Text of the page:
BY REGINA BENGCO
NARROW, hollow and shallow.
Former Planning Secretary Cielito Habito yesterday said this describes the current economic growth being trumpeted by the Arroyo administration and, thus, it is too early to celebrate.
He said surging oil prices, Middle East uncertainties, La Niña, deteriorating prices, lack of jobs and lower income will continue to expose the weaknesses of the economy.
Last December, Habito warned the economy appeared more like headed for a meltdown than a take-off.
Eight months after giving that assessment in a Makati forum, Habito said indicators on prices, jobs and income – the three basic things that the common Filipino cares about – "have deteriorated, and don’t appear to be improving convincingly."
"Inflation may be tapering lately, but the outlook remains clouded by oil price uncertainties, so it’s too early to celebrate," he said in answer to e-mailed questions from Malaya.
Habito served in the Ramos Cabinet. He currently heads an Ateneo de Manila-based think tank. Habito said the inflation rate has risen twice as fast since 2002, from 3.1 percent to 7.2 percent.
He said while global oil prices contributed largely to the trend, a look at other countries in the region that are suffering from the same oil price hikes showed that their inflation rates did not soar as much.
He said this means that there are local factors that made the prices of goods rise faster, primarily the low growth in agriculture at 2 percent last year, a rate which is even lower than the 2.3 percent population growth.
He said the inflation rate eased slightly to about 6.9 percent in May and June but "the outlook for the rest of the year does not sound encouraging" because the surge in world oil prices, the uncertainties in the Middle East, and the renewed depreciation of the peso, are "not helping at all."
Habito said the jobs generation record of the Arroyo administration "leaves much to be desired" because the National Statistics Office reported the creation of only 803,000 new jobs last year.
He said quarterly labor statistics showed that yearly job creation had gone as low as 87,000 (January 2005), way below the one million needed to catch up with new entrants every year. "We had a much better record in annual job creation in the past, and had hit more than two million new jobs in early 2001 when Ms. Arroyo had just assumed power," he said.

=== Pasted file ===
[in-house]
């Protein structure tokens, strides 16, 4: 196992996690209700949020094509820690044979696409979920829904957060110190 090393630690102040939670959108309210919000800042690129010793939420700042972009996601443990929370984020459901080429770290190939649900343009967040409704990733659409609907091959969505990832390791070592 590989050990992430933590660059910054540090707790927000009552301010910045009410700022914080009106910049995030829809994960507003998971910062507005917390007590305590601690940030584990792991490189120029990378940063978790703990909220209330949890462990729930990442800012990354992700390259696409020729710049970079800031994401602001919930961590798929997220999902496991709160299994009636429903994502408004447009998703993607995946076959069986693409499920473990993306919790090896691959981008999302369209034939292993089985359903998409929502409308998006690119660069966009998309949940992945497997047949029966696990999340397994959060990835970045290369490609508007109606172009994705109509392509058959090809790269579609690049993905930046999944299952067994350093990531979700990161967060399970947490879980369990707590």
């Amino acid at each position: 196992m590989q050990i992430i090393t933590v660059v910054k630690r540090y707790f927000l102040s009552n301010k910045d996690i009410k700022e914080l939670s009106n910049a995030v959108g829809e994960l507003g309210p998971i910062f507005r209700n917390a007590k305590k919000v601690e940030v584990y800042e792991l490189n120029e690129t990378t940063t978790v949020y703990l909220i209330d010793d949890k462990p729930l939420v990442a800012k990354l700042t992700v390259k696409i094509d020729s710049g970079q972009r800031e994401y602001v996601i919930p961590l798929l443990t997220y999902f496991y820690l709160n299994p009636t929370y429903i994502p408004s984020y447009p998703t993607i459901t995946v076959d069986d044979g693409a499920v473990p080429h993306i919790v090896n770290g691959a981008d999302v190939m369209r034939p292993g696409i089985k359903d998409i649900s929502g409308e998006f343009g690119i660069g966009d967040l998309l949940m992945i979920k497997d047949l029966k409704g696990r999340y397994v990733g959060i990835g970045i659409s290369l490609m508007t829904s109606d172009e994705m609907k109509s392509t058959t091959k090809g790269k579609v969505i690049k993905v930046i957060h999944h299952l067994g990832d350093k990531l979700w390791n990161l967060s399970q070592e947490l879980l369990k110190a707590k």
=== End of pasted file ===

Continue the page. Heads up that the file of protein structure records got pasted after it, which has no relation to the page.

"Unfortunately, things seem to have fallen off after that, and we have yet to regain momentum in creating more durable jobs than those of blue shirted street sweepers cum walking election posters. And I have not begun to speak of the quality of jobs being generated lately of which much more can be said," he added.
He said the 2005 GDP growth rate, which was revised in May, was lower than the one originally announced in January this year which barely reached 5 percent, the slowest in the region.
He said the fastest-growing sectors in the economy which drive the overall growth rate are mostly those that do not employ great numbers. He said finance and mining - the double-digit growers last year – only employed 116,000 and 337,000 workers, respectively.
Low-performing agriculture accounts for over 12 million workers or roughly 40 percent of the employed. Habito said the first quarter economic data is "a mixed picture."
He said the good news included easing inflation, slight improvement in employment, sustained uptrend of remittances, a budget deficit that was within the target, agricultural recovery, strengthening of the manufacturing sector, a pick-up in the construction sector, stronger growth in utilities, exports recovery, and the overtaking by the finance sector of telecommunications as the fastest growing services sub-sector.
On the other hand, he said the inflation outlook is clouded by oil price hikes and the La Niña, job creation continues to lag behind output growth and job quality is down, production growth falls below targets, mining growth stalls, services growth slows down, the transport sector falls, real investments continue to decline, imports are showing signs of a slowdown, hunger has reached a new record and self-rated poverty is high.
Habito said based on the Ateneo Macroeconomic and Forecasting Model (AMFM) which he helped develop, the gross domestic product for this year is forecast at 4.7 to 5.1 percent, which is lower than target of 5.5 percent to 5.7 percent.
Habito expressed concerns over the administration’s "excessive" attention to mega-projects and the "associated bias for big business" in identifying priority infrastructure projects.
He said he would rather see more efforts to identify and support projects that would address the needs of small and medium enterprises (SMEs), which are a "more prolific source of new jobs, and thus a more promising basis for a broad-based economic growth and development."
"Indeed, it has always been the big-business bias of our policy environment that has perpetuated and even intensified the oligarchic nature of our economy and society, and heightened the divisions between the rich and the poor of this country," he said.